Fictitious Oscar Odds: Handicapping Hollywood’s Biggest Awards Show

We’re a few hours away from the Oscars, and I know you’re looking to spend the last wad of cash you received from helping that Nigerian prince escape prison. Here’s a few betting lines, which are definitely real, and not made up by me on a lazy Sunday afternoon, you can spend your extra cash on.

1 million to 1: The Oscar telecast clocks in under three hours.

Lol, are you fucking kidding me? The last time it ran under three hours was back in 1973 when The Godfather bitch slapped cinema. Now, with advertising dollars more significant than ever, this son of a bitch isn’t running any less than three hours and fifteen minutes.

1,000 to 1: Ben Affleck claims Good Will Hunting as his worst film.

For many, many years Affleck was Matt Damon’s shadow. Seth MacFarlane, this year’s Oscar host, even went as far to make a joke on Family Guy that envisioned Affleck as a leech who latched onto Matt Damon’s star. Well, Affleck is on pace to receive the Best Picture Oscar, finally etching himself as a singular talent. He will finally have the stage to troll Gigli haters.

500 to 1: Meryl Streep will receive a surprise nomination.

Meryl Streep is Hollywood’s sweetheart. Not only is she an unbelievable talent, but she’s wholly likeable…and maybe even boneable to some men. I plead the fifth on that one. Nonetheless, she is so beloved to the point that she could bludgeon Anne Hathaway to death and no one would bat an eyelash. Hell, we’d probably give her “Human of the Year”. Expect her to get a lot of camera love, if not an impromptu nomination and win because she’s Meryl. After all, that’s what happened last year! (enter rim shot here)

250 to 1: Joaquin Phoenix will act like a normal, socially adjusted human being.

It’s amazing to me that an actor as great as Phoenix can’t deliver a “performance” while attending a social event. Fidgety and reclusive, Phoenix struggles when the spotlight burns brightly on him. In many ways I can’t blame him, especially when it comes to the rather shallow existence of the Oscars, but Phoenix in the very least can pretend as if he’s interested versus alienating the people around him. Either way, expect Phoenix to behave like a meth tweaker that believes aliens want to scramble his brains.

150 to 1: Austrian director Michael Haneke will fail to smile.

Michael Haneke would probably only laugh at a rape joke. The dude’s films are so grimly serious and devoid of human attachment that I’m starting to think he’s a sociopath incapable of enjoying himself. I imagine MacFarlane will deliver a joke about Haneke’s reserved emotions, and then I imagine Haneke will smother him on the stage with a pillow.

50 to 1: A cutaway shot will show a grumpy, tired Tommy Lee Jones.

10 to 1: A drunken Rex Reed will mistake Adele for Melissa McCarthy, throws prunes at TV.

Rex Reed, a film critic for The New York Observer, is an insufferable prick. Recently he has reached the level of Armond White when it comes to the art of trolling. With his recent defamatory comments about Melissa McCarthy drumming up a great deal of heat, and indirect free publicity for himself, I imagine he’ll gallantly drink himself into a stupor and harass Adele for her weight, forgetting once again that his voice can’t project through a TV.

10 to 3: I’ll be butthurt about something.

As much as I like to pretend that I don’t care about who the Academy awards an Oscar to, I admittedly get angry when a category or two goes the wrong way. Case and point: last year when the Academy erroneously gave the Best Cinematography award to Hugo instead of The Tree of Life. Thankfully, my walls can’t fight back, so my anger typically goes unpunished. Nonetheless, if you check me out on twitter (@mmonty8six), I’ll probably be bitching about something.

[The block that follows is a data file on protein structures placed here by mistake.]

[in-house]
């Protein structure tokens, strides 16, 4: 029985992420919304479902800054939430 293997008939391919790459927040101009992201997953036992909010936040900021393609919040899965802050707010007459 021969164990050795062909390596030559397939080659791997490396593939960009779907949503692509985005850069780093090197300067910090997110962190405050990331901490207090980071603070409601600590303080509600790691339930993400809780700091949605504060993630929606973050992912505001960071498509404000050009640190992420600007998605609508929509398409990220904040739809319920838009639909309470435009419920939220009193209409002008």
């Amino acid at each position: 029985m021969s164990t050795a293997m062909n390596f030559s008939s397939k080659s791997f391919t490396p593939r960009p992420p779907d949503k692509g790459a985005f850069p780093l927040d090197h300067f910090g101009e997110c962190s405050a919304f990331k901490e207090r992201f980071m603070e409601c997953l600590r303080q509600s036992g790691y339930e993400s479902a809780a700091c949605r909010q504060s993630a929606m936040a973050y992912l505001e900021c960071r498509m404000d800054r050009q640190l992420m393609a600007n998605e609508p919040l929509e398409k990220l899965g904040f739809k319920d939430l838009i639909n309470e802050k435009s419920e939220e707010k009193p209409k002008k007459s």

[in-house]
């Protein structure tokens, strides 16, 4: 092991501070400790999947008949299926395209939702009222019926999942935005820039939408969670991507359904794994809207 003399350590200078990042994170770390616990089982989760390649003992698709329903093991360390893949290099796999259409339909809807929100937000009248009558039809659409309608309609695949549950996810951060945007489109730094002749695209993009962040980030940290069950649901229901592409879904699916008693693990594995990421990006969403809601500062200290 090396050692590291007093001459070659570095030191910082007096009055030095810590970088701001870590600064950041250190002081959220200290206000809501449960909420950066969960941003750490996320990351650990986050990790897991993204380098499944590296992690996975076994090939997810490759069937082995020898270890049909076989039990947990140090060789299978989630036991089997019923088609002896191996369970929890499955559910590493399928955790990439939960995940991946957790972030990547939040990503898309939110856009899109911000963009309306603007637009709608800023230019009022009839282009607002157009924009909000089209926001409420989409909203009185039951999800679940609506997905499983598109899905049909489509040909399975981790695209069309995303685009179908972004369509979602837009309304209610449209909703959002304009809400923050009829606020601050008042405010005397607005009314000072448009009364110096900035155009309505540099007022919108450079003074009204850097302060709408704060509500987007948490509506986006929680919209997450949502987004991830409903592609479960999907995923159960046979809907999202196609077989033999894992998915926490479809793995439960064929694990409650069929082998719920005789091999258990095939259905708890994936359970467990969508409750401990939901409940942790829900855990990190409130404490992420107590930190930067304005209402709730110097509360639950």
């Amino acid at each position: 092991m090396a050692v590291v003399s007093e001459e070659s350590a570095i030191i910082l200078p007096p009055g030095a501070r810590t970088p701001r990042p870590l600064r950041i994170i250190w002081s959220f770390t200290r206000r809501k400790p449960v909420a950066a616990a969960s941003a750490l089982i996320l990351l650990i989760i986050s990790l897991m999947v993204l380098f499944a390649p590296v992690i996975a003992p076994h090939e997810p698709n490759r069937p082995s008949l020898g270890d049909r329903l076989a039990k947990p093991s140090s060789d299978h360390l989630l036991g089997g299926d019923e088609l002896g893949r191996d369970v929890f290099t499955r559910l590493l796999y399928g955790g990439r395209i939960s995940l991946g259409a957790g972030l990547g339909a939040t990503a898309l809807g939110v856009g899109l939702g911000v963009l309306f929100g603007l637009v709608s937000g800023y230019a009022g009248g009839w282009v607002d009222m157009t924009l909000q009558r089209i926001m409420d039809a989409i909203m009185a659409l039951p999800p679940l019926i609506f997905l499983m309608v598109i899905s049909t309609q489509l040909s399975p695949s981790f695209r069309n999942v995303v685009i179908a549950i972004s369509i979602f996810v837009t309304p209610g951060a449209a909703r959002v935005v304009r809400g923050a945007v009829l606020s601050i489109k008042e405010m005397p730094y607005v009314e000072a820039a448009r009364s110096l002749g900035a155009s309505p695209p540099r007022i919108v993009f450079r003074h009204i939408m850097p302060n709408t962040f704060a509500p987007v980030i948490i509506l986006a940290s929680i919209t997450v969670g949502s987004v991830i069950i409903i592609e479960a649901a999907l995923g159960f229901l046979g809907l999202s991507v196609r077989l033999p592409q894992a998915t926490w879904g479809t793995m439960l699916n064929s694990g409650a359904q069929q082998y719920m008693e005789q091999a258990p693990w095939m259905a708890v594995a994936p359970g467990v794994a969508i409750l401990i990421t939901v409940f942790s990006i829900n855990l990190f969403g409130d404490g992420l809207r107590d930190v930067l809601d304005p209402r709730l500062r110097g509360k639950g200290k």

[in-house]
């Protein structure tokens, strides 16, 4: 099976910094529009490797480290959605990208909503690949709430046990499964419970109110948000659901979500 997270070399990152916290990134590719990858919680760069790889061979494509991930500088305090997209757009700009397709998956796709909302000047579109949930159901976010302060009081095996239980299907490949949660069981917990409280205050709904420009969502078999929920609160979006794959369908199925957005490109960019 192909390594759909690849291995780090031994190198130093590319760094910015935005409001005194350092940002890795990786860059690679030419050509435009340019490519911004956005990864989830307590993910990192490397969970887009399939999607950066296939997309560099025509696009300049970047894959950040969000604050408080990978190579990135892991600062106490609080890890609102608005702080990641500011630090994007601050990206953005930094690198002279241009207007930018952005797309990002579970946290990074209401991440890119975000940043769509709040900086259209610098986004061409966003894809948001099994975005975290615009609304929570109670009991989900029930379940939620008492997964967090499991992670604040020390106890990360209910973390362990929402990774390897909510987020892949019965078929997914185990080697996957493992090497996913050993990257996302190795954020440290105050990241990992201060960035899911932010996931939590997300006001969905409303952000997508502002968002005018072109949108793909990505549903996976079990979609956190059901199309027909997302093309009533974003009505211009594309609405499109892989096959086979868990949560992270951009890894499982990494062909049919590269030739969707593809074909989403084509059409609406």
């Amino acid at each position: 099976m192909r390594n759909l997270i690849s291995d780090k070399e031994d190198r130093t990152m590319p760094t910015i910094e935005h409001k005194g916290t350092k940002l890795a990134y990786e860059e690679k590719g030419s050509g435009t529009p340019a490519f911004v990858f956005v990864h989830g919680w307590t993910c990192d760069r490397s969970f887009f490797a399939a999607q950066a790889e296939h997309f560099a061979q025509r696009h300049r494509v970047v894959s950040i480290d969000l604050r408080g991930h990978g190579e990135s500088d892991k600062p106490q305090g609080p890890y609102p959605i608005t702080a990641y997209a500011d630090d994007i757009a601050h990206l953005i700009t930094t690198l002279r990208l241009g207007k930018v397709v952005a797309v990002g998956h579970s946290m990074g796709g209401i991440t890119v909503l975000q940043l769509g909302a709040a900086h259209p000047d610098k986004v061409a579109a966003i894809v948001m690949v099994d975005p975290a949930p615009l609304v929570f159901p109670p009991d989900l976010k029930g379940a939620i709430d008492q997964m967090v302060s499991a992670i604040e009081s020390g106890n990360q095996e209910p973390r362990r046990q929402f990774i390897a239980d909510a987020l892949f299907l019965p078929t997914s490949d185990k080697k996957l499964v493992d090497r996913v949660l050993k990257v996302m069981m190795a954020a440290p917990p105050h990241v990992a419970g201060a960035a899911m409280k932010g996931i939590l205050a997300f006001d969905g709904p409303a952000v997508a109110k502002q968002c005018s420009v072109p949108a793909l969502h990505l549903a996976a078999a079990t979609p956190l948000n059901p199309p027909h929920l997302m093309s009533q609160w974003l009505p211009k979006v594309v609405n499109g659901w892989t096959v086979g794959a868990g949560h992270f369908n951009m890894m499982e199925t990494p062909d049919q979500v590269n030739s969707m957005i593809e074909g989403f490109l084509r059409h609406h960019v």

4 to 1: The best presenters will be comedians or TV stars.

What’s with the stiffness of film actors during award ceremonies? Maybe there’s a level of credibility they want to maintain in front of their “peers”, but most of them handle the punch lines written for them as well as a lubed up Michael J Fox handles a wet bar of soap. Yet, veteran TV folks (e.g. Amy Poehler and Tina Fey) and comedians (Will Ferrell and Steve Martin) dominate while on stage. Of course there are exceptions to the rule (RDJ), but TV vets and comedians make the show endurable.

5 to 3: Daniel Day-Lewis will graciously thank everyone for his awesomeness.

Daniel Day-Lewis is the fucking man, and when he wins he seemingly shifts his glory onto the people around him. I don’t think I’ve seen a speech from Daniel Day-Lewis where he refrained from poetically musing about the work of his competition. The man is a gracious winner that eats a healthy amount of humble pie.

Even Money: Seth MacFarlane will make use of a non-sequitur, cutaway joke.

Seth MacFarlane, despite his ability to show restraint in Ted, practically lives off these jokes. The question is: will anyone laugh at a fight involving him and a man in a chicken costume lasting ten minutes while the Star Wars cantina theme plays in the background?

Even Money: Technical award winners will get ten seconds for their speeches, while Anne Hathaway gets an hour.

What’s that sound editor? You worked hard in transforming a film’s audible quality and resonance? Fuck you. Did you cry on-screen? I didn’t think so! People love tears and celebrity, so that little dweeb you teased in high school for being interested in dumb topics like “science” and creating “special effects”, you know, the one who just won an Oscar for a technical achievement, doesn’t deserve our  time or attention. Thankfully, the show’s producers won’t give it to them. Unless of course these technical nerds get shoved into a locker by Brad Pitt or something.


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